Autism is in the Details (#514)

Details are redeeming.
Charlie could not fall asleep yesterday and it fell to Jim to rouse a growly, groggy boy out of his fleece blankets to board the bus. Jim called to tell me about the morning’s rough start. Then he added:

“I realized his backpack was on upside down.”

(An image of the interior of Charlie’s lunchbox, with containers of rice turned over on their lids and sliced green apples squashing the potato chips I had made sure to put on top filled my mind.)

“He was fussing about something and that was it…….”

From then on, I knew Charlie, though so sleepy he nearly fell asleep several times throughout the school day, would have a good day (indeed, his teacher wrote, it was a very good day). Call me too much inclined to see the silver lining, but when I can laugh a little in the midst of some tough moment, I can feel that things will be all right.

Jim had had to spend the day at home to take his mother to the doctor and he was determined to get in a bike ride with Charlie. Grey sky and humid air portended rain; Jim scooted Charlie out on his bike as soon as he got off the bus and they made it just before the downpour came. The wind was strong and Charlie, happy to be out on his wheels, started cry-whining in the last few minutes and kept doing so when he came in, despite numerous food offers (“I made some white rice, it’s in the fridge”; “cookies?”). That lasted for a good while during which we concluded that he might be upset because he was upset.

“Payahno,” said Charlie. He came right over to practice and somewhere in the midst of playing “Balloons” his face muscles seemed to be relaxing and something of a smile started to appear.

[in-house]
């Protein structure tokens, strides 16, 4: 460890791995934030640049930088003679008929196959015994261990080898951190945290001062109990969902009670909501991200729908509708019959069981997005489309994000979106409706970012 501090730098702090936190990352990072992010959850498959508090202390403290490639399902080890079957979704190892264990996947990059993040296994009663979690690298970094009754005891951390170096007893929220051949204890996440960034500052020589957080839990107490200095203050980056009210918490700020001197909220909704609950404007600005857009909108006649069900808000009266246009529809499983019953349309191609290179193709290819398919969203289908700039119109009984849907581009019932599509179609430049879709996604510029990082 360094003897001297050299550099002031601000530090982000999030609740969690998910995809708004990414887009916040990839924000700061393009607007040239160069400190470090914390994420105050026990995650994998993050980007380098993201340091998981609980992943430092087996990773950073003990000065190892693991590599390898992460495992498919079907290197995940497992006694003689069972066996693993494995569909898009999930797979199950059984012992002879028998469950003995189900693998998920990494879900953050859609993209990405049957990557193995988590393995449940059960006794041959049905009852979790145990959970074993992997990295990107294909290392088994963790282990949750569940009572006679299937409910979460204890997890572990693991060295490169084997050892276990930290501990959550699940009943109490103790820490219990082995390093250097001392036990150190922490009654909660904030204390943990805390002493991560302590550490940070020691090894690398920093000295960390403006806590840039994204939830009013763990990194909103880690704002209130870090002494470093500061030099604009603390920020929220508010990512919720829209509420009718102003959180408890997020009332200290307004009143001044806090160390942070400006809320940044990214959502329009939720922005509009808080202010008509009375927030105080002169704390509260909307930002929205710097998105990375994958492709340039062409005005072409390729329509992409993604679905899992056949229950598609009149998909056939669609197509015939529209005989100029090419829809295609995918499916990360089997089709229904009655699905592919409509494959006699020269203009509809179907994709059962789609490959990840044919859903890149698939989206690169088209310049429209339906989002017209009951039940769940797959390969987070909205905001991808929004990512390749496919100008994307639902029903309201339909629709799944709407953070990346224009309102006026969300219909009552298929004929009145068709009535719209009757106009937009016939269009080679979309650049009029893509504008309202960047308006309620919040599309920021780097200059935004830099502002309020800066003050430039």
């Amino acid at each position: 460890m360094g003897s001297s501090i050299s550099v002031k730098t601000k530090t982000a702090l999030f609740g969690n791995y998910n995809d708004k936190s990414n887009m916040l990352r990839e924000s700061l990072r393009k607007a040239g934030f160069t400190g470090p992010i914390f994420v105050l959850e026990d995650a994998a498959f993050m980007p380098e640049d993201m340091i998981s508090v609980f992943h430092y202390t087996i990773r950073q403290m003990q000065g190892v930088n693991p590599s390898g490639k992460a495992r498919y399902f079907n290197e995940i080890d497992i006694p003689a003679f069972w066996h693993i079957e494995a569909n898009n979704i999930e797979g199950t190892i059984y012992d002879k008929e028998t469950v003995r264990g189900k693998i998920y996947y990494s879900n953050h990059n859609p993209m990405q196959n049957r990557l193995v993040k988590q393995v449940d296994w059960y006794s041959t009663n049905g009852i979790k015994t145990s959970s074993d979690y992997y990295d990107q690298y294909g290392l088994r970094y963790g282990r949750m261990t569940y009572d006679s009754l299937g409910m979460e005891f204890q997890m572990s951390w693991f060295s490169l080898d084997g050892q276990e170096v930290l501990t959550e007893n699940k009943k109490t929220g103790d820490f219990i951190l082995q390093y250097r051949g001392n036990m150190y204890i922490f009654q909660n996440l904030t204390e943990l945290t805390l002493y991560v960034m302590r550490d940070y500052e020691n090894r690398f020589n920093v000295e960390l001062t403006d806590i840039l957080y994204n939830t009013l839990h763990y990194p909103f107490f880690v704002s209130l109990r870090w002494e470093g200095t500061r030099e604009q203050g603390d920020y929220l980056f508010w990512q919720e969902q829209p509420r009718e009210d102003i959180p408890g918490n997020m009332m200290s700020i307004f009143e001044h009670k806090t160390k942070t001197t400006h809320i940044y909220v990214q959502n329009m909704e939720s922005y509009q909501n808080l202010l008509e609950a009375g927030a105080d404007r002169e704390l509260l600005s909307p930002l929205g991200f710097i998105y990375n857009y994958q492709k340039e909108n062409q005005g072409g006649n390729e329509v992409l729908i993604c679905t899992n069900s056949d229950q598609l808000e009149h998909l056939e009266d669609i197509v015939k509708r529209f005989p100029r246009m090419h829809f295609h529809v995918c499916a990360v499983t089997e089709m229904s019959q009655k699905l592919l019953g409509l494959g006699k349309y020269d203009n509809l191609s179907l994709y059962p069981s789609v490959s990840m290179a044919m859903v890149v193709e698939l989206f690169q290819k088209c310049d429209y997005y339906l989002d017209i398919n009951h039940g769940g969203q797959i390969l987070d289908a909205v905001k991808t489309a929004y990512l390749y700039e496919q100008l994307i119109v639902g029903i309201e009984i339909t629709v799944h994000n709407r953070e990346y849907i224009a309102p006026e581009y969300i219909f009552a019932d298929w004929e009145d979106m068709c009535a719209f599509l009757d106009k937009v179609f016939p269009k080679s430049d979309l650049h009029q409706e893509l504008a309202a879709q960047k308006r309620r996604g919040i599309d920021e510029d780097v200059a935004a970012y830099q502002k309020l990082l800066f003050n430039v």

Autism is in the details.

By that I mean, life with Charlie has somehow forced, or rather enabled, me to concentrate strictly on what is in front of me, on what my boy is doing today and now and here. On the concrete minutiae that make one day in Autismland—-one more day of get up, school, come home, ABA, walk, eat, shower, bedrime—shine so memorably with its uniqueness.

Charlie munching frozen vegetables while watching both the photos on Jim’s laptop’s screensaver and college football. Charlie diving onto the couch and atop Jim and curling up into a ball.

Simple little things that spell C-H-A-R-L-I-E as no theory, no hypothesis, no abstract formulation, ever can.

5 Responses to “Autism is in the Details (#514)”
  1. melanie says:

    Michael likes frozen chicken, is this an autism thing or just our sons?

  2. m says:

    Found you! I am a navigator.
    Best wishes

  3. mothersvox says:

    Just to say I *love* your new picture! It looks much more like you!!! mv

  4. kyra says:

    i’m with mothervox! i LOVE your adorable new picture! and yes. autism is in the details. it’s in noticing those tiny moment by moment gifts. it’s in the very GIFT of noticing. i love that.

  5. I’ve always thought Charlie likes the frozen food frozen for the sensory thrill. He used to chomp ice cubes (big ones).

    Jim told me the photo made me look more “professorish” (I am in my office…… in the upper left you can see the construction paper leaves Charlie glued onto a piece of paper (and promptly walked away from). Thanx!

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